COLUMBUS, Ohio — Democrat Tim Ryan vastly outspent and outspent Republican JD Vance in the latest campaign finance window for the U.S. Senate race in Ohio, Vance has more money in his campaign bank account ahead of the election home stretch, according to new campaign finance disclosures.
A federal deadline passed on Saturday, with candidates required to file reports detailing their campaign spending and fundraising from July through September. Ryan and Vance are running to replace retired Republican Senator Rob Portman in the Nov. 8 election.
Ryan’s fundraising report showed his campaign raised $17.3 million and spent $18.9 million during that time. About $13.1 million of Ryan’s spending was on television commercials, while other major spending included $1.4 million to advertise through Facebook, the social media platform.
During the same period, Vance’s campaign raised $6.9 million, including from affiliated committees, and spent $3.4 million. The biggest expense for the Vance campaign was the $1.8 million spent on television ads, as well as the $240,000 spent on online advertising.
As of Sept. 30, Ryan still had $1.4 million in his campaign bank account, while Vance had more than double that, or about $3.4 million.
Including the new numbers, Ryan has now raised $39 million and spent $36.9 million in the race to replace retired Republican Senator Rob Portman, while Vance has $10.5 million and spent $6. $3 million.
Ryan’s deep fundraising edge initially allowed him to flood Vance with ads over the summer, likely helping to make the race much more competitive than observers had originally anticipated. Ryan used the ads in an attempt to build an image of a political independent for the explicit purpose of selling himself to center-right voters.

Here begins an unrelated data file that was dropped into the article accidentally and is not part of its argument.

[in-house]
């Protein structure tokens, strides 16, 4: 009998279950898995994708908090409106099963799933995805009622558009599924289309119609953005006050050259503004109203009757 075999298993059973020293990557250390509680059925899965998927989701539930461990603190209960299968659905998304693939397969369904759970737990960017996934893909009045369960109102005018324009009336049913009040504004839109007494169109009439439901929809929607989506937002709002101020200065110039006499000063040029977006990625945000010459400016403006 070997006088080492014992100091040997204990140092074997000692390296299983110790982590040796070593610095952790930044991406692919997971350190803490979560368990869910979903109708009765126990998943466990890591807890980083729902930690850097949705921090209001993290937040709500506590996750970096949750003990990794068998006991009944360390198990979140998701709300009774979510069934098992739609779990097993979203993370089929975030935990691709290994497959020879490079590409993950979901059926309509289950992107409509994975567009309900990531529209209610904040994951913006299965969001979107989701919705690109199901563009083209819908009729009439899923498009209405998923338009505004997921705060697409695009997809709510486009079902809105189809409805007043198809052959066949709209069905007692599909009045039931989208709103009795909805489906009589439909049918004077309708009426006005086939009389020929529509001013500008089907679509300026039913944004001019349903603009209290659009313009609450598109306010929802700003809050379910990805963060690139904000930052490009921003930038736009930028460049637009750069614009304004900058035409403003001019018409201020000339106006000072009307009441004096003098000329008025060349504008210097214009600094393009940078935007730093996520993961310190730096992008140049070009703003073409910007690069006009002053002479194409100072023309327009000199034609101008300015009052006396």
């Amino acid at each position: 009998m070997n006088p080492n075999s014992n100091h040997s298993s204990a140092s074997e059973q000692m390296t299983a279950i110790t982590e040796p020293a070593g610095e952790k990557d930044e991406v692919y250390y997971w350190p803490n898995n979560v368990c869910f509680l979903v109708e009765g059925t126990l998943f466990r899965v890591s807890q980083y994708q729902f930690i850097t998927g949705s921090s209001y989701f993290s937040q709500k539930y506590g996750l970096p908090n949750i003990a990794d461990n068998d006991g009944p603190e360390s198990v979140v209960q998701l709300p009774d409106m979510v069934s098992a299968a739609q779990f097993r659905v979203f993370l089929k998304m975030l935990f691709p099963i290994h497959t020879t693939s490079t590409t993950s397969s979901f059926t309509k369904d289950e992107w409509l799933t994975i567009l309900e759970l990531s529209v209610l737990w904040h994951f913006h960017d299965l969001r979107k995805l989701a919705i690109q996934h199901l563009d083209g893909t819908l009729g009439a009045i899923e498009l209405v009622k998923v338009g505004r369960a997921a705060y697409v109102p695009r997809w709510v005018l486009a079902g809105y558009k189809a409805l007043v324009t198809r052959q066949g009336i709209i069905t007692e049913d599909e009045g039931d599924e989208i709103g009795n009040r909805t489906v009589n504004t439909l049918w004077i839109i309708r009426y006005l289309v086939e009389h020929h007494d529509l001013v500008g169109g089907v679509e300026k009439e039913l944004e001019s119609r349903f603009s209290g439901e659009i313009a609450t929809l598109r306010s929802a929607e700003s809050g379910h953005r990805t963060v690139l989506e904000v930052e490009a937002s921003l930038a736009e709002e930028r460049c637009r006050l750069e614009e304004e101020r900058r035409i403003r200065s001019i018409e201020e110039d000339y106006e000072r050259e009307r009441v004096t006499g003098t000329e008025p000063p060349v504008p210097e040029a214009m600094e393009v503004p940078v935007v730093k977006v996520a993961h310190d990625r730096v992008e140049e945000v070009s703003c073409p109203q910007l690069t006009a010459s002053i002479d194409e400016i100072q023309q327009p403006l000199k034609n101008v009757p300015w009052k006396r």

However, Vance has recently been boosted by at least $30 million in planned spending by National Republicans, including $28 million announced in August from a Super PAC with close ties to Senate Minority Leader Mitch McConnell. , and $2 million more recently from a Super PAC with close ties to former President Donald Trump.
National Republican spending put Vance on a level playing field. Recent polls show Vance developing a narrow lead in the race, though that falls into the territory of being a statistical tie. Statewide political polls have generally had a poor recent record in Ohio, generally underestimating support for Republican candidates.
Ryan and his allies, meanwhile, have recently begun calling on national Democrats to invest in Ohio to offset pro-Vance Republicans’ overseas spending. Calls grew after a Super PAC closely linked to Senate Majority Leader Chuck Schumer announced plans to spend $4 million in North Carolina, another competitive race for a Senate seat held by the republicans.
The two main Super PACS involved in the U.S. Senate race from Ohio also filed campaign finance reports over the weekend. Groups are allowed to accept and spend unlimited amounts of money, as long as they do not coordinate directly with a candidate’s campaign.
The Save America Fund, a pro-Ryan PAC, said it raised $2.6 million and spent $2.4 million. The group is semi-sanctioned by the Ryan campaign. His record shows he spent $2.2 million on ads to boost Ryan or attack Vance. He has $521,000 in his bank account and continued to run pro-Ryan ads in October. Dave Chase, Ryan’s campaign manager, gave the band their stamp of approval in a Twitter post in June.
Most of its major donations came from organized labor groups, including the American National Federation of State, County and Municipal Employees ($950,000), the Ohio Education Association, a major teachers’ union ($500,000 ), the United Association, a building trades group ($250,000), and the Ohio AFL-CIO ($150,000).
Protect Ohio Values, a pro-Vance Super PAC, has meanwhile raised about $756,000 while spending $854,000. The group revealed a single independent expense boosting Vance: $300,000 in digital/text advertising. Its top donors are Karen Wright, a major Republican donor from Knox County ($250,000), Elizabeth Uihlein, a billionaire from Illinois ($100,000) and Robert Robertson, a businessman from Butler County ($100). $000).
Protect Ohio Values was much more active in the U.S. Senate Republican primary after Peter Thiel, a Silicon Valley billionaire whom Vance worked for, seeded him with $15 million in contributions, allowing Vance to effectively outsource your campaign. Thiel did not participate in the general election, focusing on another close associate, Blake Masters, who is running as a Republican for a U.S. Senate seat in Arizona.